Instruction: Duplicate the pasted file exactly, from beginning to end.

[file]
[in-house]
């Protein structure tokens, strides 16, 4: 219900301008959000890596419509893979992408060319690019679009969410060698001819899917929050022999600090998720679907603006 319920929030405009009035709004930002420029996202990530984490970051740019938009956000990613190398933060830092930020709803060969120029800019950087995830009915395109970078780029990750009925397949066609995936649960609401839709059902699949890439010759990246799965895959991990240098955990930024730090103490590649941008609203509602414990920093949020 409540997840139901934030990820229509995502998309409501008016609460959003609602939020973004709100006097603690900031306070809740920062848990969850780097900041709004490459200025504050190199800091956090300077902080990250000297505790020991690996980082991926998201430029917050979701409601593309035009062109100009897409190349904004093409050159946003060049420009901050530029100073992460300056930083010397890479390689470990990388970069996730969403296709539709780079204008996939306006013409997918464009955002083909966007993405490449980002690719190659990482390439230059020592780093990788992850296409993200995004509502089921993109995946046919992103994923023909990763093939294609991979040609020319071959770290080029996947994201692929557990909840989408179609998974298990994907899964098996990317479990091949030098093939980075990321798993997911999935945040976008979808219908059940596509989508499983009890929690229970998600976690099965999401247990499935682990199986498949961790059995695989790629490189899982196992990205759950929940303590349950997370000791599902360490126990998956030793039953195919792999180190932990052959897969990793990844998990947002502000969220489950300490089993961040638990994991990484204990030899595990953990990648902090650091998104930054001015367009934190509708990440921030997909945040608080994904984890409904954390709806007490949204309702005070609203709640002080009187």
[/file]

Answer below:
[in-house]
């Protein structure tokens, strides 16, 4: 219900301008959000890596419509893979992408060319690019679009969410060698001819899917929050022999600090998720679907603006 319920929030405009009035709004930002420029996202990530984490970051740019938009956000990613190398933060830092930020709803060969120029800019950087995830009915395109970078780029990750009925397949066609995936649960609401839709059902699949890439010759990246799965895959991990240098955990930024730090103490590649941008609203509602414990920093949020 409540997840139901934030990820229509995502998309409501008016609460959003609602939020973004709100006097603690900031306070809740920062848990969850780097900041709004490459200025504050190199800091956090300077902080990250000297505790020991690996980082991926998201430029917050979701409601593309035009062109100009897409190349904004093409050159946003060049420009901050530029100073992460300056930083010397890479390689470990990388970069996730969403296709539709780079204008996939306006013409997918464009955002083909966007993405490449980002690719190659990482390439230059020592780093990788992850296409993200995004509502089921993109995946046919992103994923023909990763093939294609991979040609020319071959770290080029996947994201692929557990909840989408179609998974298990994907899964098996990317479990091949030098093939980075990321798993997911999935945040976008979808219908059940596509989508499983009890929690229970998600976690099965999401247990499935682990199986498949961790059995695989790629490189899982196992990205759950929940303590349950997370000791599902360490126990998956030793039953195919792999180190932990052959897969990793990844998990947002502000969220489950300490089993961040638990994991990484204990030899595990953990990648902090650091998104930054001015367009934190509708990440921030997909945040608080994904984890409904954390709806007490949204309702005070609203709640002080009187």